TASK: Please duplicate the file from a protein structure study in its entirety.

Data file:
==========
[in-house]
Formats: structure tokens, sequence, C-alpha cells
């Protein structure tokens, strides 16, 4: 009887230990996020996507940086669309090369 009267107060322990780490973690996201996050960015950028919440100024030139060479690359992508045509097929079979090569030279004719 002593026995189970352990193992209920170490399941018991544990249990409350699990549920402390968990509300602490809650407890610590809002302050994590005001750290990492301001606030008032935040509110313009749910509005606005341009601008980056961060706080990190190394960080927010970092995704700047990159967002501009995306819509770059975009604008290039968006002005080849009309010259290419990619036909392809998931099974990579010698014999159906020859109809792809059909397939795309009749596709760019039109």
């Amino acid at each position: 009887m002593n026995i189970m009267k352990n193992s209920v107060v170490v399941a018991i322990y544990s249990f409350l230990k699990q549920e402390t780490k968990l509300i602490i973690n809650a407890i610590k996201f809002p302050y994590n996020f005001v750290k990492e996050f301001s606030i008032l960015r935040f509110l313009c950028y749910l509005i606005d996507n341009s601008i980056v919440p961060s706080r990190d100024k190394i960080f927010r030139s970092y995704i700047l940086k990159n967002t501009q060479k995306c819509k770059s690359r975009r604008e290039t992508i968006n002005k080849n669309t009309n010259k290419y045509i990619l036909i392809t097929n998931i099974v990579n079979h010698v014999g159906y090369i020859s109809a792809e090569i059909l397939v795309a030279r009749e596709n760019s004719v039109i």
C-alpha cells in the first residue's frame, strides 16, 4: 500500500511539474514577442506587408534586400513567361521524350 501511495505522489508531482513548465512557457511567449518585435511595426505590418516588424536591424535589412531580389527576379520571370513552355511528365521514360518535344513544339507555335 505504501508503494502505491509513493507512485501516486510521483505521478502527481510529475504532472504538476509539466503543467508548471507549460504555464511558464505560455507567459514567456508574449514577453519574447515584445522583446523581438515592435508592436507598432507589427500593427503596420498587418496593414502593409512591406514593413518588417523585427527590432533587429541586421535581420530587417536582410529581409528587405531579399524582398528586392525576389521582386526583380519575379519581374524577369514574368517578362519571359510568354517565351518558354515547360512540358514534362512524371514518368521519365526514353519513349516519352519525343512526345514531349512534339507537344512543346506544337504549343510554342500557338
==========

[in-house]
Formats: structure tokens, sequence, C-alpha cells
């Protein structure tokens, strides 16, 4: 009887230990996020996507940086669309090369 009267107060322990780490973690996201996050960015950028919440100024030139060479690359992508045509097929079979090569030279004719 002593026995189970352990193992209920170490399941018991544990249990409350699990549920402390968990509300602490809650407890610590809002302050994590005001750290990492301001606030008032935040509110313009749910509005606005341009601008980056961060706080990190190394960080927010970092995704700047990159967002501009995306819509770059975009604008290039968006002005080849009309010259290419990619036909392809998931099974990579010698014999159906020859109809792809059909397939795309009749596709760019039109």
């Amino acid at each position: 009887m002593n026995i189970m009267k352990n193992s209920v107060v170490v399941a018991i322990y544990s249990f409350l230990k699990q549920e402390t780490k968990l509300i602490i973690n809650a407890i610590k996201f809002p302050y994590n996020f005001v750290k990492e996050f301001s606030i008032l960015r935040f509110l313009c950028y749910l509005i606005d996507n341009s601008i980056v919440p961060s706080r990190d100024k190394i960080f927010r030139s970092y995704i700047l940086k990159n967002t501009q060479k995306c819509k770059s690359r975009r604008e290039t992508i968006n002005k080849n669309t009309n010259k290419y045509i990619l036909i392809t097929n998931i099974v990579n079979h010698v014999g159906y090369i020859s109809a792809e090569i059909l397939v795309a030279r009749e596709n760019s004719v039109i």
C-alpha cells in the first residue's frame, strides 16, 4: 500500500511539474514577442506587408534586400513567361521524350 501511495505522489508531482513548465512557457511567449518585435511595426505590418516588424536591424535589412531580389527576379520571370513552355511528365521514360518535344513544339507555335 505504501508503494502505491509513493507512485501516486510521483505521478502527481510529475504532472504538476509539466503543467508548471507549460504555464511558464505560455507567459514567456508574449514577453519574447515584445522583446523581438515592435508592436507598432507589427500593427503596420498587418496593414502593409512591406514593413518588417523585427527590432533587429541586421535581420530587417536582410529581409528587405531579399524582398528586392525576389521582386526583380519575379519581374524577369514574368517578362519571359510568354517565351518558354515547360512540358514534362512524371514518368521519365526514353519513349516519352519525343512526345514531349512534339507537344512543346506544337504549343510554342500557338